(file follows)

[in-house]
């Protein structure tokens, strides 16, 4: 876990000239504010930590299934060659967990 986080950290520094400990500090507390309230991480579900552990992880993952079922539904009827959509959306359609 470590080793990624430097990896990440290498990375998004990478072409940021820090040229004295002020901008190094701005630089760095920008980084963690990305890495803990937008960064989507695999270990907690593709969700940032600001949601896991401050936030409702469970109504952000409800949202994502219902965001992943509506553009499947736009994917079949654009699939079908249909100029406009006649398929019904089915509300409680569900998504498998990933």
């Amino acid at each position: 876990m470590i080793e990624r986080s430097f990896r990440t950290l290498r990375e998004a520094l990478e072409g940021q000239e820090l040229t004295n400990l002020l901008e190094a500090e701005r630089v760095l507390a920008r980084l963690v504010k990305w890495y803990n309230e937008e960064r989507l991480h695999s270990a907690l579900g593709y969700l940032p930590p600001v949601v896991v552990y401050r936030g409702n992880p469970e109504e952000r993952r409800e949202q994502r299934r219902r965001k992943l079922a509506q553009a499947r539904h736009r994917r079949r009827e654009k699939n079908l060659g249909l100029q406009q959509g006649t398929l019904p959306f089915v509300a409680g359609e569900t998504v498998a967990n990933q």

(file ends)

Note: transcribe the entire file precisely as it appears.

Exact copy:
[in-house]
């Protein structure tokens, strides 16, 4: 876990000239504010930590299934060659967990 986080950290520094400990500090507390309230991480579900552990992880993952079922539904009827959509959306359609 470590080793990624430097990896990440290498990375998004990478072409940021820090040229004295002020901008190094701005630089760095920008980084963690990305890495803990937008960064989507695999270990907690593709969700940032600001949601896991401050936030409702469970109504952000409800949202994502219902965001992943509506553009499947736009994917079949654009699939079908249909100029406009006649398929019904089915509300409680569900998504498998990933």
């Amino acid at each position: 876990m470590i080793e990624r986080s430097f990896r990440t950290l290498r990375e998004a520094l990478e072409g940021q000239e820090l040229t004295n400990l002020l901008e190094a500090e701005r630089v760095l507390a920008r980084l963690v504010k990305w890495y803990n309230e937008e960064r989507l991480h695999s270990a907690l579900g593709y969700l940032p930590p600001v949601v896991v552990y401050r936030g409702n992880p469970e109504e952000r993952r409800e949202q994502r299934r219902r965001k992943l079922a509506q553009a499947r539904h736009r994917r079949r009827e654009k699939n079908l060659g249909l100029q406009q959509g006649t398929l019904p959306f089915v509300a409680g359609e569900t998504v498998a967990n990933q």